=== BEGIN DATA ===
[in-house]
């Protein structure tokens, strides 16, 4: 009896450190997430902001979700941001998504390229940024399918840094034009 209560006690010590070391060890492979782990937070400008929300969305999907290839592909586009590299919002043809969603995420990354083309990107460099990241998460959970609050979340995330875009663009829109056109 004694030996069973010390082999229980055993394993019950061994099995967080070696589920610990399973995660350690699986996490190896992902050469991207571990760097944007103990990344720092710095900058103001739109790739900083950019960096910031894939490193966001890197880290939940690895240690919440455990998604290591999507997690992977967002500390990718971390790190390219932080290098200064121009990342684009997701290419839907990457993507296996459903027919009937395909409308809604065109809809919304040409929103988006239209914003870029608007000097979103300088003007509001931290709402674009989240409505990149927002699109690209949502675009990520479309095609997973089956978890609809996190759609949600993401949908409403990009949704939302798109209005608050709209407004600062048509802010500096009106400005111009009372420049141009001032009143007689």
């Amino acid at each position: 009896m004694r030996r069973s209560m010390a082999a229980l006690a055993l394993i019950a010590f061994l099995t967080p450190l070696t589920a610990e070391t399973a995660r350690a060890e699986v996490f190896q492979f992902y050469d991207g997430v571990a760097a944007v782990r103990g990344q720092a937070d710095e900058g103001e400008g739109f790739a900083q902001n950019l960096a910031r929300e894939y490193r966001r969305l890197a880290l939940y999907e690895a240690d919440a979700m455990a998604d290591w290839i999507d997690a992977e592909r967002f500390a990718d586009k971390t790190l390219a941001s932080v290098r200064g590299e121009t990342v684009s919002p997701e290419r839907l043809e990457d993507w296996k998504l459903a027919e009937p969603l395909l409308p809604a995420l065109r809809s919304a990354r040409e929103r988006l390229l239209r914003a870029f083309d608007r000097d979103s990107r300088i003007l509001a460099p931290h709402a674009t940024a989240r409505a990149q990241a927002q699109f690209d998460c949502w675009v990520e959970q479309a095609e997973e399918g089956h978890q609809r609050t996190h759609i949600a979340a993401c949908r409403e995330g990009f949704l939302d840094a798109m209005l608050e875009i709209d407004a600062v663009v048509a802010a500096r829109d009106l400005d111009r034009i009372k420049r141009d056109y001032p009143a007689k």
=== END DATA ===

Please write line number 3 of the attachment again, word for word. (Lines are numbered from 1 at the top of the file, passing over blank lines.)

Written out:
């Amino acid at each position: 009896m004694r030996r069973s209560m010390a082999a229980l006690a055993l394993i019950a010590f061994l099995t967080p450190l070696t589920a610990e070391t399973a995660r350690a060890e699986v996490f190896q492979f992902y050469d991207g997430v571990a760097a944007v782990r103990g990344q720092a937070d710095e900058g103001e400008g739109f790739a900083q902001n950019l960096a910031r929300e894939y490193r966001r969305l890197a880290l939940y999907e690895a240690d919440a979700m455990a998604d290591w290839i999507d997690a992977e592909r967002f500390a990718d586009k971390t790190l390219a941001s932080v290098r200064g590299e121009t990342v684009s919002p997701e290419r839907l043809e990457d993507w296996k998504l459903a027919e009937p969603l395909l409308p809604a995420l065109r809809s919304a990354r040409e929103r988006l390229l239209r914003a870029f083309d608007r000097d979103s990107r300088i003007l509001a460099p931290h709402a674009t940024a989240r409505a990149q990241a927002q699109f690209d998460c949502w675009v990520e959970q479309a095609e997973e399918g089956h978890q609809r609050t996190h759609i949600a979340a993401c949908r409403e995330g990009f949704l939302d840094a798109m209005l608050e875009i709209d407004a600062v663009v048509a802010a500096r829109d009106l400005d111009r034009i009372k420049r141009d056109y001032p009143a007689k």